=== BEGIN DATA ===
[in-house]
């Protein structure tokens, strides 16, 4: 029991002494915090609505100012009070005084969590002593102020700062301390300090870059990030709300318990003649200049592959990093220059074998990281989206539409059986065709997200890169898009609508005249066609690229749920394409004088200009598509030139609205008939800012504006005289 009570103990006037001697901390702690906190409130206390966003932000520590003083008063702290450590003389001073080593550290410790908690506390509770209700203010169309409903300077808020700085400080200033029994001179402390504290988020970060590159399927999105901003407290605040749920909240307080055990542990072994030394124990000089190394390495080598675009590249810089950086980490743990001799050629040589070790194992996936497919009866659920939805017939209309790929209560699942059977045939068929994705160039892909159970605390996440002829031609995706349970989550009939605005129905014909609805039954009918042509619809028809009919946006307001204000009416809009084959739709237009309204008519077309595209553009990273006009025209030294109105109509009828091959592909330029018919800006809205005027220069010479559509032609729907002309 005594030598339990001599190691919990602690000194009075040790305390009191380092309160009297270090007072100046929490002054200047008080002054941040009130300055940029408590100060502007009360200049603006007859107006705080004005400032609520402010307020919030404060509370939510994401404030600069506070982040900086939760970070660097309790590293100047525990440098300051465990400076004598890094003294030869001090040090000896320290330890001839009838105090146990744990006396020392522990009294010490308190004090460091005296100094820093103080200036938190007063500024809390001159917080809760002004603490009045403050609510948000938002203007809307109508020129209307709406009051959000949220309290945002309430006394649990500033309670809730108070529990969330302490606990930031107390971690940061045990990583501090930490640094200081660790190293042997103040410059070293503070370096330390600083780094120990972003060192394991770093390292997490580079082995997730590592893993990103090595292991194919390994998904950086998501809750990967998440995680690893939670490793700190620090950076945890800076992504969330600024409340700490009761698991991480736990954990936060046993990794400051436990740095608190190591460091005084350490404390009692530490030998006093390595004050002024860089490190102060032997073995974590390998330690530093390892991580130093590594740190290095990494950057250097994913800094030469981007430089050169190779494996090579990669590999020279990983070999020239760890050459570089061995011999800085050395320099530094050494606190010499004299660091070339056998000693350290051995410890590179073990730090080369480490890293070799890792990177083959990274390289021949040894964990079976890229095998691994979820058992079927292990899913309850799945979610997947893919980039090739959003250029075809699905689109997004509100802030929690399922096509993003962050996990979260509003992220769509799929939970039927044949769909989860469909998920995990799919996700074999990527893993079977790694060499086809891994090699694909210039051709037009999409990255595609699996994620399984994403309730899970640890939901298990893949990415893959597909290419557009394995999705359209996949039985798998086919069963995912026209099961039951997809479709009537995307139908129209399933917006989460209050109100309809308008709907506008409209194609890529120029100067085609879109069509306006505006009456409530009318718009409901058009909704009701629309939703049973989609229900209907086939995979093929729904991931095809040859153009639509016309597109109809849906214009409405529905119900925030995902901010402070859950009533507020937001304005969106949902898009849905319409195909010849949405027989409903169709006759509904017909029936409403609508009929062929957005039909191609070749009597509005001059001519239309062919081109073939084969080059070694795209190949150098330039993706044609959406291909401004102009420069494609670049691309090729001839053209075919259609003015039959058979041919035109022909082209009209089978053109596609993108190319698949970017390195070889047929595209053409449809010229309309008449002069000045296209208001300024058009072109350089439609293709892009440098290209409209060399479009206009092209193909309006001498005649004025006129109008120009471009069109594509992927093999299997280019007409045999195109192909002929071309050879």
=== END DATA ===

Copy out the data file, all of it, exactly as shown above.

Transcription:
[in-house]
């Protein structure tokens, strides 16, 4: 029991002494915090609505100012009070005084969590002593102020700062301390300090870059990030709300318990003649200049592959990093220059074998990281989206539409059986065709997200890169898009609508005249066609690229749920394409004088200009598509030139609205008939800012504006005289 009570103990006037001697901390702690906190409130206390966003932000520590003083008063702290450590003389001073080593550290410790908690506390509770209700203010169309409903300077808020700085400080200033029994001179402390504290988020970060590159399927999105901003407290605040749920909240307080055990542990072994030394124990000089190394390495080598675009590249810089950086980490743990001799050629040589070790194992996936497919009866659920939805017939209309790929209560699942059977045939068929994705160039892909159970605390996440002829031609995706349970989550009939605005129905014909609805039954009918042509619809028809009919946006307001204000009416809009084959739709237009309204008519077309595209553009990273006009025209030294109105109509009828091959592909330029018919800006809205005027220069010479559509032609729907002309 005594030598339990001599190691919990602690000194009075040790305390009191380092309160009297270090007072100046929490002054200047008080002054941040009130300055940029408590100060502007009360200049603006007859107006705080004005400032609520402010307020919030404060509370939510994401404030600069506070982040900086939760970070660097309790590293100047525990440098300051465990400076004598890094003294030869001090040090000896320290330890001839009838105090146990744990006396020392522990009294010490308190004090460091005296100094820093103080200036938190007063500024809390001159917080809760002004603490009045403050609510948000938002203007809307109508020129209307709406009051959000949220309290945002309430006394649990500033309670809730108070529990969330302490606990930031107390971690940061045990990583501090930490640094200081660790190293042997103040410059070293503070370096330390600083780094120990972003060192394991770093390292997490580079082995997730590592893993990103090595292991194919390994998904950086998501809750990967998440995680690893939670490793700190620090950076945890800076992504969330600024409340700490009761698991991480736990954990936060046993990794400051436990740095608190190591460091005084350490404390009692530490030998006093390595004050002024860089490190102060032997073995974590390998330690530093390892991580130093590594740190290095990494950057250097994913800094030469981007430089050169190779494996090579990669590999020279990983070999020239760890050459570089061995011999800085050395320099530094050494606190010499004299660091070339056998000693350290051995410890590179073990730090080369480490890293070799890792990177083959990274390289021949040894964990079976890229095998691994979820058992079927292990899913309850799945979610997947893919980039090739959003250029075809699905689109997004509100802030929690399922096509993003962050996990979260509003992220769509799929939970039927044949769909989860469909998920995990799919996700074999990527893993079977790694060499086809891994090699694909210039051709037009999409990255595609699996994620399984994403309730899970640890939901298990893949990415893959597909290419557009394995999705359209996949039985798998086919069963995912026209099961039951997809479709009537995307139908129209399933917006989460209050109100309809308008709907506008409209194609890529120029100067085609879109069509306006505006009456409530009318718009409901058009909704009701629309939703049973989609229900209907086939995979093929729904991931095809040859153009639509016309597109109809849906214009409405529905119900925030995902901010402070859950009533507020937001304005969106949902898009849905319409195909010849949405027989409903169709006759509904017909029936409403609508009929062929957005039909191609070749009597509005001059001519239309062919081109073939084969080059070694795209190949150098330039993706044609959406291909401004102009420069494609670049691309090729001839053209075919259609003015039959058979041919035109022909082209009209089978053109596609993108190319698949970017390195070889047929595209053409449809010229309309008449002069000045296209208001300024058009072109350089439609293709892009440098290209409209060399479009206009092209193909309006001498005649004025006129109008120009471009069109594509992927093999299997280019007409045999195109192909002929071309050879």